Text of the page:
Lawmakers in yesterday’s U.S. House Education and Workforce Committee hearing on Voluntary Protection Programs (VPPs) are misguided if they think that voluntary enforcement of workplace safety is enough to keep employees safe from harm, according to advocacy group Public Citizen.
The group claims that VPPs – which allow employers to be exempt from OSHA inspections – are unproven, and that letting industries regulate themselves is a bad idea.
The committee has said that “by encouraging employers to go beyond federal safety requirements and proactively promote the health and safety of their workers, VPP participants report fewer days away or restricted from work due to an injury or illness.”
“While Public Citizen applauds the willingness of some employers to step up and go above and beyond the language of the required federal statue to protect their employees, scheduled OSHA inspections remain necessary,” said Keith Wrightson, worker safety and health advocate for Public Citizen’s Congress Watch division. “By removing scheduled OSHA inspections from the workplace, employers are left with fewer choices if unsafe situations occur.”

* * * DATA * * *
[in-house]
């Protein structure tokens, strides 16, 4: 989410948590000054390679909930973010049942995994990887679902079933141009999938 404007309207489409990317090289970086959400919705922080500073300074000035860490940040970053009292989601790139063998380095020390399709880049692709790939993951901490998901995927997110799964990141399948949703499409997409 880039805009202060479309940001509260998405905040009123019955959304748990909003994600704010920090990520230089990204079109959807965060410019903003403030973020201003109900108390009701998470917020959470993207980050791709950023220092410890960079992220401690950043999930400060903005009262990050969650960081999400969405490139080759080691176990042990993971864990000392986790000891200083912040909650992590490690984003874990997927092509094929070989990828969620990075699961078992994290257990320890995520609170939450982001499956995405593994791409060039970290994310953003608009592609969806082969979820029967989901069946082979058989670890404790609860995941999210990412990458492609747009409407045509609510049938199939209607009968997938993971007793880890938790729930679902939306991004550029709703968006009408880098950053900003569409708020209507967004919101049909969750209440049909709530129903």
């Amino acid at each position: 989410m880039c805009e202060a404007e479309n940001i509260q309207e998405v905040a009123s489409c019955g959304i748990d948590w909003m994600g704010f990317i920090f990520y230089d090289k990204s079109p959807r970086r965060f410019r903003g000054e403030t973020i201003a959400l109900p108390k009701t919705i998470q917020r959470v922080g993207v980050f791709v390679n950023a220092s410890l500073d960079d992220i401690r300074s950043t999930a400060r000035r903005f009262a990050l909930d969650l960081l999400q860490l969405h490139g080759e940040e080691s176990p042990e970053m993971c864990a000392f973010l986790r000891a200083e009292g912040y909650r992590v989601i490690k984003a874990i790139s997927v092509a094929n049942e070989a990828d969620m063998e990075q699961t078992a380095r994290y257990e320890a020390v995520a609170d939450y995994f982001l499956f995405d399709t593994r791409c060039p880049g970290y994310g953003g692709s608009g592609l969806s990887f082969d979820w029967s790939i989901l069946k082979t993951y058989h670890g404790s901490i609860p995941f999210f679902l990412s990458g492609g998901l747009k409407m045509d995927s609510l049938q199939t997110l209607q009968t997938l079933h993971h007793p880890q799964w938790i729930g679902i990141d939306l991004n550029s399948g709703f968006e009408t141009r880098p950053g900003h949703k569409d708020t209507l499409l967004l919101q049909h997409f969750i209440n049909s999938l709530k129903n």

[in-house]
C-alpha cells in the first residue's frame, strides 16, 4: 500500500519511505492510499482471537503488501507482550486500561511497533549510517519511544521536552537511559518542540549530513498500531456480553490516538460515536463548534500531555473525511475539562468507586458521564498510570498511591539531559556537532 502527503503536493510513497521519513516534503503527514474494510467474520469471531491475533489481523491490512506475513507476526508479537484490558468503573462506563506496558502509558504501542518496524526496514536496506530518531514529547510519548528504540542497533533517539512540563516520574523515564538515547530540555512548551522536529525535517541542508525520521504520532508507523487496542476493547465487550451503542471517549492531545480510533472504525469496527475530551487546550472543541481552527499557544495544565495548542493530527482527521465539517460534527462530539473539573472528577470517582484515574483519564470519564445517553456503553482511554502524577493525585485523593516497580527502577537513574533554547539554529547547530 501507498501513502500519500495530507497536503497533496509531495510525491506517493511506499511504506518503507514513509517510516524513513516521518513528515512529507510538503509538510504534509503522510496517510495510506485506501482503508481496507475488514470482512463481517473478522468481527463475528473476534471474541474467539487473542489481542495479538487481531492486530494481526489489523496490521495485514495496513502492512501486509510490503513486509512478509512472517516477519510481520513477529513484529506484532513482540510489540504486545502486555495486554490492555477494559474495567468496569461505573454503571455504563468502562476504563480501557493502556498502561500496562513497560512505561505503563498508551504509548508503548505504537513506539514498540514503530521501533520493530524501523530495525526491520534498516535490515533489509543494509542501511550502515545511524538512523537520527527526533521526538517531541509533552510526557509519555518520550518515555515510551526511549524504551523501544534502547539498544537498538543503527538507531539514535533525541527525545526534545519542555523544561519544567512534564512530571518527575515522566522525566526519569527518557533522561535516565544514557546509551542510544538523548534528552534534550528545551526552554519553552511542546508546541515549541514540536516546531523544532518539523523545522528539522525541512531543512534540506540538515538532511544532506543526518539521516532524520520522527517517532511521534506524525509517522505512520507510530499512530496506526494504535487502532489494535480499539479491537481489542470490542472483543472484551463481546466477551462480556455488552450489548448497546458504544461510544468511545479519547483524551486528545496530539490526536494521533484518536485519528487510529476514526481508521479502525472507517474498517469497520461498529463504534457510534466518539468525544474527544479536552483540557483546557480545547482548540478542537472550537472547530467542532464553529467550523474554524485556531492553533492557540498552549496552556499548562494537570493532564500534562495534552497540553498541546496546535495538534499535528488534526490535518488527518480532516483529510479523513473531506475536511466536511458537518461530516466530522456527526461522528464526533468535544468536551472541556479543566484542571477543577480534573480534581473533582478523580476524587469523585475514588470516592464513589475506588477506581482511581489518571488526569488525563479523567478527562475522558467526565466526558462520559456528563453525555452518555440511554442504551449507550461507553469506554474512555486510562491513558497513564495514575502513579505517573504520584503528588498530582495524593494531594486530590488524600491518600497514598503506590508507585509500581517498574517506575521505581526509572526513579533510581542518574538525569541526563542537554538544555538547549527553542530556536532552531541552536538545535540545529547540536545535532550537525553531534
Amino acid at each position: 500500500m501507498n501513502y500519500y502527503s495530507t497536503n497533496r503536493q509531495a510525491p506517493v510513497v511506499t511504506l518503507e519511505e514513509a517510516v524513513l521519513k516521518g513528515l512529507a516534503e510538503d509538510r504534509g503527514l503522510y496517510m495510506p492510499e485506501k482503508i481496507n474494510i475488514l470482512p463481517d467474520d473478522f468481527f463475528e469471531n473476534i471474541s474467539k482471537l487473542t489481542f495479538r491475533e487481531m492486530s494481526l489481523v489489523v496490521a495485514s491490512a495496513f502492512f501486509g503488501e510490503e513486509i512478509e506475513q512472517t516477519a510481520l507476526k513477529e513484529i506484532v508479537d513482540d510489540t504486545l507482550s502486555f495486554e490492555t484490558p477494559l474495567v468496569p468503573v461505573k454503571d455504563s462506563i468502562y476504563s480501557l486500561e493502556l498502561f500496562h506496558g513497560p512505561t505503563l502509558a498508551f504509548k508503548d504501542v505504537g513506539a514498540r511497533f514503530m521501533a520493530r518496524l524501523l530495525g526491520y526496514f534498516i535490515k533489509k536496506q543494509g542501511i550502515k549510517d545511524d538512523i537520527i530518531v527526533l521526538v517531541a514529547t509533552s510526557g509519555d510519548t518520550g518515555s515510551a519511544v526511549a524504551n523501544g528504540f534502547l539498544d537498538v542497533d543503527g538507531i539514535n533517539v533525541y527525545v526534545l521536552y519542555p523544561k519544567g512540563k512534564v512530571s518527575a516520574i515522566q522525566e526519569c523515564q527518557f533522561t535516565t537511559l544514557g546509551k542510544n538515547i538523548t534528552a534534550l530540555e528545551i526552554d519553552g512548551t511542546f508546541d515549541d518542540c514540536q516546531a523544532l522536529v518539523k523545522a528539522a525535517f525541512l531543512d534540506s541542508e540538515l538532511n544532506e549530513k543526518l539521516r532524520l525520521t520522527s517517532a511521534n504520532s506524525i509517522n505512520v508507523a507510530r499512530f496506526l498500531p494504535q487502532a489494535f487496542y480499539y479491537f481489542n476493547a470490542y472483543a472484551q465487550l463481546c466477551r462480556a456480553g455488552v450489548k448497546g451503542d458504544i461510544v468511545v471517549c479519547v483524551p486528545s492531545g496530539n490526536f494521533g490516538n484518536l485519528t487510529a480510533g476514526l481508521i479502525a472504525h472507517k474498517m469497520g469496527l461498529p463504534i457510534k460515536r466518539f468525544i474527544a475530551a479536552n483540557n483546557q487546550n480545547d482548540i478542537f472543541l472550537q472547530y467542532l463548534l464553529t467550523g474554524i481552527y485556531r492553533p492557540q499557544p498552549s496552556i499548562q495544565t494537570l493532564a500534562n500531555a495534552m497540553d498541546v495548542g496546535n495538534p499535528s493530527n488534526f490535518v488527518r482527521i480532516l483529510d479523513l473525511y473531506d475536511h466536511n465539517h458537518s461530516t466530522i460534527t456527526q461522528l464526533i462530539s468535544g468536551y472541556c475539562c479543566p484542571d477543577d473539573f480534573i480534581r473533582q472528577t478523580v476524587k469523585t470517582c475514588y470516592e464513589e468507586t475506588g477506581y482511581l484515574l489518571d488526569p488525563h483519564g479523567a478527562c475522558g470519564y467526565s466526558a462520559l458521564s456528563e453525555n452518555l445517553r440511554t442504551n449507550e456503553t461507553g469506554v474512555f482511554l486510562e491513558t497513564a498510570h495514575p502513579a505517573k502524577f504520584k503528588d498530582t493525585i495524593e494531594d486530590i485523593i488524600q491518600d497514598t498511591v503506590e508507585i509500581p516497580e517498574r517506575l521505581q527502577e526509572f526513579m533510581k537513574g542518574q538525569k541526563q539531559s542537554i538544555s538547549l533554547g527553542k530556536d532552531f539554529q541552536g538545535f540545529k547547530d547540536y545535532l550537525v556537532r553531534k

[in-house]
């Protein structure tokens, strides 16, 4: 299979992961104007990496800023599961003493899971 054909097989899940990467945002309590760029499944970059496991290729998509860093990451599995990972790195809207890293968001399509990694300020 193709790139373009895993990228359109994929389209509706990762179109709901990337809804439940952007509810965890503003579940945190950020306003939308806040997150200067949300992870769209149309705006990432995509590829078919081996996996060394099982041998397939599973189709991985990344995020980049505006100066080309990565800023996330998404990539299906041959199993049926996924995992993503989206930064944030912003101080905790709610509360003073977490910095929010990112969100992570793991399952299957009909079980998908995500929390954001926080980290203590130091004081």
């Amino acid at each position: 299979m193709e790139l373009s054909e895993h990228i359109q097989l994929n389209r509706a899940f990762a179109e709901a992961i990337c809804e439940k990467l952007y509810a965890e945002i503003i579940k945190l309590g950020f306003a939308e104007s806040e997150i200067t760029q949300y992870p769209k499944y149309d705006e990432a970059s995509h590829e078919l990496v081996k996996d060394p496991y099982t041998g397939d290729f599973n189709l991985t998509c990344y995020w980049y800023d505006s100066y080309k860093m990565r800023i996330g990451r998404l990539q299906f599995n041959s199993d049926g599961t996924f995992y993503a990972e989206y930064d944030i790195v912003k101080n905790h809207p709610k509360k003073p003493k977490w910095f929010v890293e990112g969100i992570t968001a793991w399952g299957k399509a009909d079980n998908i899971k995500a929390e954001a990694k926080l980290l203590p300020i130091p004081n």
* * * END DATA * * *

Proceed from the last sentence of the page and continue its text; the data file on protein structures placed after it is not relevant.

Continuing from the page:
After an employer applies to OSHA to qualify to be in a VPP, OSHA performs a rigorous inspection and then decides. A VPP designation is good for three to five years.
“With the ever-changing workplace, workers in the U.S. should not have to wait as long as five years to have potential hazards mitigated,” said Lisa Gilbert, acting director of Public Citizen’s Congress Watch division. “The use of enforcement mechanisms and inspections is absolutely necessary to deter employers who may neglect workplace safety and health.”
“It’s great when employers go above and beyond, but we shouldn’t remove worker protections from employees who unfortunately are not in that situation,” Wrightson said. “The House Education and Workforce Committee should consider the need for federal oversight before moving to promote safe workplaces through voluntary programs alone.”
About Public Citizen
Public Citizen is a national, nonprofit consumer advocacy organization based in Washington, D.C. For more information, visit www.citizen.org.